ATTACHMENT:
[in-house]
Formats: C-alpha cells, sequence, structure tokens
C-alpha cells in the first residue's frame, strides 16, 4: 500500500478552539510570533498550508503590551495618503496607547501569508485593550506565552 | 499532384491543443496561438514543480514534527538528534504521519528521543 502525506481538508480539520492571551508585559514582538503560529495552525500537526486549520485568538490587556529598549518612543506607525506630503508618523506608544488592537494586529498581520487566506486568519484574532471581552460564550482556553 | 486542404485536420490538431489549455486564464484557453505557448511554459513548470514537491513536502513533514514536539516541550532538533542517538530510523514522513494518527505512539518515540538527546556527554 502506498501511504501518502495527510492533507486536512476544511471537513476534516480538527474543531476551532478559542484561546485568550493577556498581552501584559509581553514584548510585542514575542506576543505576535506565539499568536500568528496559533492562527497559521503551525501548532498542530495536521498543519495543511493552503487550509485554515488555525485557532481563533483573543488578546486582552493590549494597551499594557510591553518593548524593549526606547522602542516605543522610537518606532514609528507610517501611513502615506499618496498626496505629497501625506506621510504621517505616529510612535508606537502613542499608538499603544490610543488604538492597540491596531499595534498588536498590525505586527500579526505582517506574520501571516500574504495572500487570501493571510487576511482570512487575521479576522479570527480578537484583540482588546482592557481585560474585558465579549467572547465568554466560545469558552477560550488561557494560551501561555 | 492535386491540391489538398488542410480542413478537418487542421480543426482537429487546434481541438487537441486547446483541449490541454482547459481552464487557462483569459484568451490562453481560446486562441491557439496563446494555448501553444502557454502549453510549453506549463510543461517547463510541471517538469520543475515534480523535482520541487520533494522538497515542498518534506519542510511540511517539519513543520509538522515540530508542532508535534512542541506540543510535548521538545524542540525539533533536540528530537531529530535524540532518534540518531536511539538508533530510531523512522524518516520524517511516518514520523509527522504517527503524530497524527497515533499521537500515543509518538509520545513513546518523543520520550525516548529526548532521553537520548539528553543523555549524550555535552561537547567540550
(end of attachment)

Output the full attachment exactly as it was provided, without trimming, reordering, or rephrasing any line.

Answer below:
[in-house]
Formats: C-alpha cells, sequence, structure tokens
C-alpha cells in the first residue's frame, strides 16, 4: 500500500478552539510570533498550508503590551495618503496607547501569508485593550506565552 | 499532384491543443496561438514543480514534527538528534504521519528521543 502525506481538508480539520492571551508585559514582538503560529495552525500537526486549520485568538490587556529598549518612543506607525506630503508618523506608544488592537494586529498581520487566506486568519484574532471581552460564550482556553 | 486542404485536420490538431489549455486564464484557453505557448511554459513548470514537491513536502513533514514536539516541550532538533542517538530510523514522513494518527505512539518515540538527546556527554 502506498501511504501518502495527510492533507486536512476544511471537513476534516480538527474543531476551532478559542484561546485568550493577556498581552501584559509581553514584548510585542514575542506576543505576535506565539499568536500568528496559533492562527497559521503551525501548532498542530495536521498543519495543511493552503487550509485554515488555525485557532481563533483573543488578546486582552493590549494597551499594557510591553518593548524593549526606547522602542516605543522610537518606532514609528507610517501611513502615506499618496498626496505629497501625506506621510504621517505616529510612535508606537502613542499608538499603544490610543488604538492597540491596531499595534498588536498590525505586527500579526505582517506574520501571516500574504495572500487570501493571510487576511482570512487575521479576522479570527480578537484583540482588546482592557481585560474585558465579549467572547465568554466560545469558552477560550488561557494560551501561555 | 492535386491540391489538398488542410480542413478537418487542421480543426482537429487546434481541438487537441486547446483541449490541454482547459481552464487557462483569459484568451490562453481560446486562441491557439496563446494555448501553444502557454502549453510549453506549463510543461517547463510541471517538469520543475515534480523535482520541487520533494522538497515542498518534506519542510511540511517539519513543520509538522515540530508542532508535534512542541506540543510535548521538545524542540525539533533536540528530537531529530535524540532518534540518531536511539538508533530510531523512522524518516520524517511516518514520523509527522504517527503524530497524527497515533499521537500515543509518538509520545513513546518523543520520550525516548529526548532521553537520548539528553543523555549524550555535552561537547567540550